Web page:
A call for consistency on mask and dress code enforcement


Elise Luallen

Even in the absence of her peers, junior Lynnae Wollenweber sits in the U-Link and works on her homework all while following the mask policy.

Elise Luallen, Reporter

The dress code and the mask policy: two topics floating through the hallways these days. There seem to be as many opinions as students and nearly as many different approaches to enforcing the rules. 

 “I would say that it’s the masks that are enforced more, not purposely, but they’re easier to see,” principal Andrea Markert said.

Not only is this policy easier to enforce because of its visibility, it is also a state mandate. Per Illinois’ executive order No. 87, “all individuals in Illinois … shall be required to cover their nose and mouth with a face covering when in an indoor public place.”

However, as pointed out by student body president Nick Leonard, the speed limit is also a state mandate and all drivers can see how that has been enforced. 

“Speed limits are mandated by the state, but very few people follow those precisely as outlined by the law,” Leonard said.

Leonard is not alone in his desire to question the enforcement of the mask policy. Unfortunately for these students, however, the repercussions for not adhering to the masking policy may not be worth the risk, and certainly isn’t according to Markert. 

“If you (the school) doesn’t enforce the mask policy you can be suspended from all sports,” Markert said, “and you could potentially lose funding.”

This punishment for the larger school community is, in part, one of the reasons why she feels so strongly about enforcing the policy. 

As far as the dress code is concerned, students like junior Katie Bender have recently been advocating for more consistent enforcement. The inconsistencies Bender is concerned with are girls disproportionately getting dress coded, the methods used to dress code, and the reasons people are being dress coded.

“If someone’s getting dress-coded, give them a pass, have them go down to the office and just keep it consistent,” Bender said.  

She, along with other students, have brought their concerns to the U-High administration and are currently working toward revising the dress code to make it more “fair and equal” for all students. Although this is welcomed by the administration, they have wondered why students are just now working toward reform when this has been a policy for years.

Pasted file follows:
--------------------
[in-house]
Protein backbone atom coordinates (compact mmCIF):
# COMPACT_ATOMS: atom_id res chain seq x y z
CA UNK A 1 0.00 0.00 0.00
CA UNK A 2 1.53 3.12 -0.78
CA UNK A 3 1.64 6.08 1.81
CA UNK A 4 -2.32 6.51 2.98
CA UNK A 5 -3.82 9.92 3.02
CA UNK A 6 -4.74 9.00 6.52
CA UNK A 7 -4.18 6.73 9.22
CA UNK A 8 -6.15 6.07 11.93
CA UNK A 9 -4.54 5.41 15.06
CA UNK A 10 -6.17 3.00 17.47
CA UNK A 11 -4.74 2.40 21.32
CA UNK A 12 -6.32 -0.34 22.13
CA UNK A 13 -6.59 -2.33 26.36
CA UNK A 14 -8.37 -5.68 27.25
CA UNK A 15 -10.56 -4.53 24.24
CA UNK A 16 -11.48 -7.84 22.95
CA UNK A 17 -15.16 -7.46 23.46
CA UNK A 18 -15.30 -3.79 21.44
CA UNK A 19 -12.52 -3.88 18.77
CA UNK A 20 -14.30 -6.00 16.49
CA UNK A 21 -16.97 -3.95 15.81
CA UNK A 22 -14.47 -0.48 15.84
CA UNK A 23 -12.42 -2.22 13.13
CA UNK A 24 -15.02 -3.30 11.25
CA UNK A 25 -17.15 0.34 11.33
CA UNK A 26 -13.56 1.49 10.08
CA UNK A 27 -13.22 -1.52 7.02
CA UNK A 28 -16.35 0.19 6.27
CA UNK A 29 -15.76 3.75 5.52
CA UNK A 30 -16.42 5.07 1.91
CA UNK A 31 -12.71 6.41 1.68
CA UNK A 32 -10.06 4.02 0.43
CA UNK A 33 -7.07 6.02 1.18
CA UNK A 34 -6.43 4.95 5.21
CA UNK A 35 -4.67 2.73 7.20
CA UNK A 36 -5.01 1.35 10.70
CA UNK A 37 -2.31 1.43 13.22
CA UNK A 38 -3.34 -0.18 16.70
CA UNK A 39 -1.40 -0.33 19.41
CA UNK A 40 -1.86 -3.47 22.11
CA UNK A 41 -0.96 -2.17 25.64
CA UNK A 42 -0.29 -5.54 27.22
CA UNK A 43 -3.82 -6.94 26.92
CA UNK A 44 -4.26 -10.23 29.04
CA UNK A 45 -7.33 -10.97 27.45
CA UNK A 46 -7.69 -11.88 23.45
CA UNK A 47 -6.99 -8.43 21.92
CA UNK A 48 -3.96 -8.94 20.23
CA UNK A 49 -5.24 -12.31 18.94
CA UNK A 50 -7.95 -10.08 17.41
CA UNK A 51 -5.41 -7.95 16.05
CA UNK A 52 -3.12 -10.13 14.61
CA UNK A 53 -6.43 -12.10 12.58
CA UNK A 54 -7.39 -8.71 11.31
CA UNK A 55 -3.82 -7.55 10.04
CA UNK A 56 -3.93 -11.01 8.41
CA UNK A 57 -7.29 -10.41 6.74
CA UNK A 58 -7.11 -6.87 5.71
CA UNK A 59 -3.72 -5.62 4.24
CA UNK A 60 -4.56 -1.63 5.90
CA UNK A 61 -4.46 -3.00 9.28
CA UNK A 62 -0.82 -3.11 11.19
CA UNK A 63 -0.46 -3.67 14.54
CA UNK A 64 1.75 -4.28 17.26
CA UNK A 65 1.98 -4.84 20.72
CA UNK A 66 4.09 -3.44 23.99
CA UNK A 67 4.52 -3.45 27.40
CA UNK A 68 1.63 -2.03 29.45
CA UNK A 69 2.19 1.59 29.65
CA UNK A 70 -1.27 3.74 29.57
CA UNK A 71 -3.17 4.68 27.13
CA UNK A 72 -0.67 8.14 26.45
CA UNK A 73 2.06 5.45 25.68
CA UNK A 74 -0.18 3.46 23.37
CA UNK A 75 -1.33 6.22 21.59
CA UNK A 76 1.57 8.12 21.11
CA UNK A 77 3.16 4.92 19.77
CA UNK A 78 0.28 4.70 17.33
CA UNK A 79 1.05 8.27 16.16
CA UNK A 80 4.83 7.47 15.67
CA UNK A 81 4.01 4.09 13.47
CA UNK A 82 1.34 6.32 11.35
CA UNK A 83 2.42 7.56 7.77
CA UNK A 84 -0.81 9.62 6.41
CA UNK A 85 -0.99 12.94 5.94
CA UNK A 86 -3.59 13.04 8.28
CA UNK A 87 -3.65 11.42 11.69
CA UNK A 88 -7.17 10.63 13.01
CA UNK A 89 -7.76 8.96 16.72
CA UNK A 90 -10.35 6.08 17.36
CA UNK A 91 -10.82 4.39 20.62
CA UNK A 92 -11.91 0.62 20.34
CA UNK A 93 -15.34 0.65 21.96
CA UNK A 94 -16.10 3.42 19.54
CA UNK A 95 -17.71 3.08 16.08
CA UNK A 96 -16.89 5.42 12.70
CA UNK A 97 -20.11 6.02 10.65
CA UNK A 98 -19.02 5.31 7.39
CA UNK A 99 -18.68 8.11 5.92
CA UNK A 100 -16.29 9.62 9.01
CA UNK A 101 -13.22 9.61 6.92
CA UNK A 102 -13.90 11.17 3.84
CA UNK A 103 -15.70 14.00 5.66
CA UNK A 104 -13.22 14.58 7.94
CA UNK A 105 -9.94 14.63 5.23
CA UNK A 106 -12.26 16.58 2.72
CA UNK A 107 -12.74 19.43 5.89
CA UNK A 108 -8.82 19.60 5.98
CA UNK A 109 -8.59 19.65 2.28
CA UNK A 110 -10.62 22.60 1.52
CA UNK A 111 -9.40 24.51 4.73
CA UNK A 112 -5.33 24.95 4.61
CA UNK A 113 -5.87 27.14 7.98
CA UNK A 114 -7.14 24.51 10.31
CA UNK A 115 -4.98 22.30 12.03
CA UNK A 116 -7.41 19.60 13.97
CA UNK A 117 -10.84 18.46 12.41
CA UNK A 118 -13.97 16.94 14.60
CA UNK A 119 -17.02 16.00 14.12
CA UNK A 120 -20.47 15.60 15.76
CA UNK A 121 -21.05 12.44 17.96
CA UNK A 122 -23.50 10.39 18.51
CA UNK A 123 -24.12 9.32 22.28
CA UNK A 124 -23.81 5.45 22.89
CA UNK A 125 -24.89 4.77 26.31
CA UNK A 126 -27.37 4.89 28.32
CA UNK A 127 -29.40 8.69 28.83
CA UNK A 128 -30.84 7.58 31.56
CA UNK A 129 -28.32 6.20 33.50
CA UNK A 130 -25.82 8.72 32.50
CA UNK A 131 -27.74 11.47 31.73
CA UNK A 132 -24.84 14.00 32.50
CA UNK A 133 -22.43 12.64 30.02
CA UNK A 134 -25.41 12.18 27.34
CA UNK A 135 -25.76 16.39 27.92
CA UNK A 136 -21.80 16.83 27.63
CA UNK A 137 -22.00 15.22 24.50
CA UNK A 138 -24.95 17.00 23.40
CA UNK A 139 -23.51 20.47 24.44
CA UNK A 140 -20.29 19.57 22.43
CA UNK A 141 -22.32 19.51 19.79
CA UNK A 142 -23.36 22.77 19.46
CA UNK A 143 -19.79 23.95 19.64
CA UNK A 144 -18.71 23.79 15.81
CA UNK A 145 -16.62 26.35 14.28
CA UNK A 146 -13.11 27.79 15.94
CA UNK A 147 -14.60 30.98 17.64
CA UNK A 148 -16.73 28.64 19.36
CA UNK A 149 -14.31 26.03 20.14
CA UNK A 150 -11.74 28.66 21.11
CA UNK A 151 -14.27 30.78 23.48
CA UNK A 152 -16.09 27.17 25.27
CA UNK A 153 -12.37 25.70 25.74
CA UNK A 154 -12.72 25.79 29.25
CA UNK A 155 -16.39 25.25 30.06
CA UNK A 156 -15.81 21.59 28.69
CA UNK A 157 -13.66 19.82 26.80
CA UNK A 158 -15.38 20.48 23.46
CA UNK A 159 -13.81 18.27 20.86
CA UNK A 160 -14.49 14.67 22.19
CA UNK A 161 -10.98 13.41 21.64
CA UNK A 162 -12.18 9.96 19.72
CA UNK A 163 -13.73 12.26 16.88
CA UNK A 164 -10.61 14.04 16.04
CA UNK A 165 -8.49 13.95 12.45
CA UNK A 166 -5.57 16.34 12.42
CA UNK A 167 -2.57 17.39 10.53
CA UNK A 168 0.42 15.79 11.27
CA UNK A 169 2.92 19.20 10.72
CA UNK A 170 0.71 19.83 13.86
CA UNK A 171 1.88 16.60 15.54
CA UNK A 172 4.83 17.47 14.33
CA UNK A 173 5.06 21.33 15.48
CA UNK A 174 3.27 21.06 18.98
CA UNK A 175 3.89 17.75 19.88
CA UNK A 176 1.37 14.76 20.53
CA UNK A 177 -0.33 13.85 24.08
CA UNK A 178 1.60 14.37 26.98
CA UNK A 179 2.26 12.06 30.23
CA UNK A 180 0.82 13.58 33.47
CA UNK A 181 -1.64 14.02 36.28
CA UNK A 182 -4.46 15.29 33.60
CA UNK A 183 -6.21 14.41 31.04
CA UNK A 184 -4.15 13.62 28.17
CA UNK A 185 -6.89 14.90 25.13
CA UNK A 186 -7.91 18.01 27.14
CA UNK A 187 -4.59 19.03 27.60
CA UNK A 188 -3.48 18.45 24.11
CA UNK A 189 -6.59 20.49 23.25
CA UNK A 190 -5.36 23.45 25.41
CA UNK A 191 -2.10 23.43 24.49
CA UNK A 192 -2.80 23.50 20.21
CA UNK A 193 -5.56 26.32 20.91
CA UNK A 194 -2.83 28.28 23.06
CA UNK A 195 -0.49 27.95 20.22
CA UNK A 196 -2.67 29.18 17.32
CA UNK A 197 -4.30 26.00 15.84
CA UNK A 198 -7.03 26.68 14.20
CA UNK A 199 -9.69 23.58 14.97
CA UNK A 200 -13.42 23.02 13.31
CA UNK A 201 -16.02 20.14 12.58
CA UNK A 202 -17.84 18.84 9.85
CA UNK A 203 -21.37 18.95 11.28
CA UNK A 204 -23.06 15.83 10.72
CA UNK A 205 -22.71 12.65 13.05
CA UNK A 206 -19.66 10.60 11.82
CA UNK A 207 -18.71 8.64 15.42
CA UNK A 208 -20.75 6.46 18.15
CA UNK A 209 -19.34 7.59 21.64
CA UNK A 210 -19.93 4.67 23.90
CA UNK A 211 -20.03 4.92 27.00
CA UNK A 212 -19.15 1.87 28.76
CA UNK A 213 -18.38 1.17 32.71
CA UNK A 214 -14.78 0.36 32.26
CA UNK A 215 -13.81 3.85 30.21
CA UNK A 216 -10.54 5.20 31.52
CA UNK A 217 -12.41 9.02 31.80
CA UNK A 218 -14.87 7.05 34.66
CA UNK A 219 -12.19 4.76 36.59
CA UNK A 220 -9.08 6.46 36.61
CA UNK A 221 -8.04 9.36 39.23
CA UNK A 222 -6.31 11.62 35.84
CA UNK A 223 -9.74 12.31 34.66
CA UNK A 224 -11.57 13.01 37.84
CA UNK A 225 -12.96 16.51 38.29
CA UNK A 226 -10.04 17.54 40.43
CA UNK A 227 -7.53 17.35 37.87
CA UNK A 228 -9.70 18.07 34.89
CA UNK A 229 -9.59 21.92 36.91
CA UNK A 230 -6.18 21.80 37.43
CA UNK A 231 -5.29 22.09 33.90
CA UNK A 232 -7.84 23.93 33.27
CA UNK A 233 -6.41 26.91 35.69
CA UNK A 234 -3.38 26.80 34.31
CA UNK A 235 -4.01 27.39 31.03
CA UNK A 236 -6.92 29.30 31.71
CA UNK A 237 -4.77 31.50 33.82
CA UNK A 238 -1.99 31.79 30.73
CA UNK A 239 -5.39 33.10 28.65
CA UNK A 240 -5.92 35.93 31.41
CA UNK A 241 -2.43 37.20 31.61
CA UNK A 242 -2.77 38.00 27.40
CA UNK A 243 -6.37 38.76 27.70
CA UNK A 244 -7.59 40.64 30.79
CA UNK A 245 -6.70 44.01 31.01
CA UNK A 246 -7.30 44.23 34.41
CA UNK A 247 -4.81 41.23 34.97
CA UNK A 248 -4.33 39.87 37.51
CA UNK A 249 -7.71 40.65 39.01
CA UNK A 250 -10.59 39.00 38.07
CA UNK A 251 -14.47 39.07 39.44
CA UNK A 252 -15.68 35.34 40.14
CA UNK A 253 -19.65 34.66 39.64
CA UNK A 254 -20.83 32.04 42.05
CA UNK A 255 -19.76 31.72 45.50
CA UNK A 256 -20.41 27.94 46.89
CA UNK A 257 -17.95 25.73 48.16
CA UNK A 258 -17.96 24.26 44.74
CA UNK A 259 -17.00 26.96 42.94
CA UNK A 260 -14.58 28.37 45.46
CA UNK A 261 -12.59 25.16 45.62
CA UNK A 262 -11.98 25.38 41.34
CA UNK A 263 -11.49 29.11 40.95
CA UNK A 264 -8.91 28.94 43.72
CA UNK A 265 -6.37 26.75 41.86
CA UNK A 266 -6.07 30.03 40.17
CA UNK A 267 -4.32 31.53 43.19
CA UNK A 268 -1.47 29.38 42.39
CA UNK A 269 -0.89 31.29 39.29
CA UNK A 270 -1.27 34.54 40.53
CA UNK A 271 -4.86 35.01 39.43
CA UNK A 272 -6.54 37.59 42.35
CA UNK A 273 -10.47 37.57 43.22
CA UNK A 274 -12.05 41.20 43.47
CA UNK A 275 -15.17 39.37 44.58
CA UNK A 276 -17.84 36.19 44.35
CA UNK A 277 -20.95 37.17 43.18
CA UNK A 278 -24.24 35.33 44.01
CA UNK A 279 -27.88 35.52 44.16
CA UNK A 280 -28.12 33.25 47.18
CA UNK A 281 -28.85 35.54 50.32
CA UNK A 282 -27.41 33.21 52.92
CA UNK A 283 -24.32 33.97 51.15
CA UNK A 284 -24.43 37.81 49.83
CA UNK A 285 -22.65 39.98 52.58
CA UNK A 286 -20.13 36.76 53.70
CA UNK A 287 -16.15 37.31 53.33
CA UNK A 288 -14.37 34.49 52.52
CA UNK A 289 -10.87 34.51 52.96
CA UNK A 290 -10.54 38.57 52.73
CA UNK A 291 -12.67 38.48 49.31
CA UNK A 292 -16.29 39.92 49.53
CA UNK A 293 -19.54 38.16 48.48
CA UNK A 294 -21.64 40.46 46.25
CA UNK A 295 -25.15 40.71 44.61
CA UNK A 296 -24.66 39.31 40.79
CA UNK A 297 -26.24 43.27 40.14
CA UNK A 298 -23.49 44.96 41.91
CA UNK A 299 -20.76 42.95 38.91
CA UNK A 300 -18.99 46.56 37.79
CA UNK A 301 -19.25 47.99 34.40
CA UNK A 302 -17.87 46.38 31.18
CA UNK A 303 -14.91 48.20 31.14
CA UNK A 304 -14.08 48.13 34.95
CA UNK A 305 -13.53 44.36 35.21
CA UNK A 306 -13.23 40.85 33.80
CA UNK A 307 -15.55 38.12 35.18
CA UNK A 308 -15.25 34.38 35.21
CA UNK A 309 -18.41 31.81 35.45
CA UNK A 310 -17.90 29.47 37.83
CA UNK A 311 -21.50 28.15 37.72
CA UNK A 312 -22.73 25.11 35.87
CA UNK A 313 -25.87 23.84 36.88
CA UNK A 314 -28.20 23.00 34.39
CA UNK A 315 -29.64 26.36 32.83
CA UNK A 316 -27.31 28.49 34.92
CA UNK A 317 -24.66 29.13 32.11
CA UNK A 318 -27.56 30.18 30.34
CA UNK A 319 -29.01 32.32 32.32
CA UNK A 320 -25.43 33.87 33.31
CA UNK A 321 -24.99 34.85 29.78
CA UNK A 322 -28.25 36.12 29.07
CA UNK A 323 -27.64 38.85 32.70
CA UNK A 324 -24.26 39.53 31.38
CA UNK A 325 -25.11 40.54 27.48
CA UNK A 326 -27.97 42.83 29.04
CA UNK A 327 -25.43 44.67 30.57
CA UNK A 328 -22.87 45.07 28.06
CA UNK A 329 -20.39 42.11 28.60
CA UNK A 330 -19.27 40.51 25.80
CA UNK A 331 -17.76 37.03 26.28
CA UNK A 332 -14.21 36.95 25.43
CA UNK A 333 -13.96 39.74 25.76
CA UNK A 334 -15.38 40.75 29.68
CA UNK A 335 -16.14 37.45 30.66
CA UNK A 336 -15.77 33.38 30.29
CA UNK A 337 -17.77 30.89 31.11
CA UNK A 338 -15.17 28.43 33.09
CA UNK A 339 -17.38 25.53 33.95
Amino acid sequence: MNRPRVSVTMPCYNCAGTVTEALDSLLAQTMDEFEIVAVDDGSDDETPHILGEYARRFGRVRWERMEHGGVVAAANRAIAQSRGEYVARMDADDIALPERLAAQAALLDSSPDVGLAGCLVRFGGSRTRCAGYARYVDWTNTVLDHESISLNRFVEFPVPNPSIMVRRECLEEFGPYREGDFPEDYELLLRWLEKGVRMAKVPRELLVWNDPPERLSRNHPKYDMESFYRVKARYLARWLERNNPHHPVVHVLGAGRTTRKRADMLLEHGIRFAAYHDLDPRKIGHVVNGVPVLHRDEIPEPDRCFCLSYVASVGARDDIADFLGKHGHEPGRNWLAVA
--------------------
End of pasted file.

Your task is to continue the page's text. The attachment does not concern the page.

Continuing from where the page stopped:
“I don’t know why people’s perception has suddenly changed that it’s been enforced more [this year],” Markert said, “because it honestly hasn’t.” 

Students have made it clear in the past few months that they believe the enforcement increased at the beginning of the school year, and has since decreased in the past few weeks. 

“I think the number [of enforced dress code violations] has definitely gone down, and I feel like that’s what matters,” Bender said.

This is, in part, due to the individual teacher’s perspectives on sending their students out of class to be dress coded or calling them out themselves. 

“I think it’s a waste of time to send girls out of class if something is amiss with the dress code.” science teacher Donieka Solberg said, “but I have definitely asked students to wear aprons during the lab.”

As a chemistry teacher, she is concerned about exposed skin on lab days where the possibility of coming into contact with toxic chemicals is present. However, she is not alone in her hesitance to enforce the dress code. 

“I’ve never had to [enforce the dress code],” David Harnish said, “and for me that comes down to the fact that the dress code is about if things are distracting to the learning environment.”

The commonality amongst student objections is around the perception that some punishments are taken to the extreme.

“One teacher approached me and a group of students who all had [our] masks down,” Leonard said, “and proceeded to single me out and cuss at me.” 

Bender expressed a similar concern about the uneven approach to handling dress code violations. 

“The embarrassment factor was part of the punishment of being dress coded,” Bender said, “and I felt like that was just unnecessary.” 

Even as they are raising objections, students are approaching the matter methodically and respectfully.

 “All students, whether they agree with it or not, have at least been respectful and polite,” Markert said.

In the end, these discussions reveal the need for reform in the consistency enforcing these policies. Markert, Leonard and Bender all agreed that such reform could happen eventually through the school’s vaccination rates or dress code reform. 

“The enforcement of these types of rules is just so random, and I think that’s the main problem,” Bender said.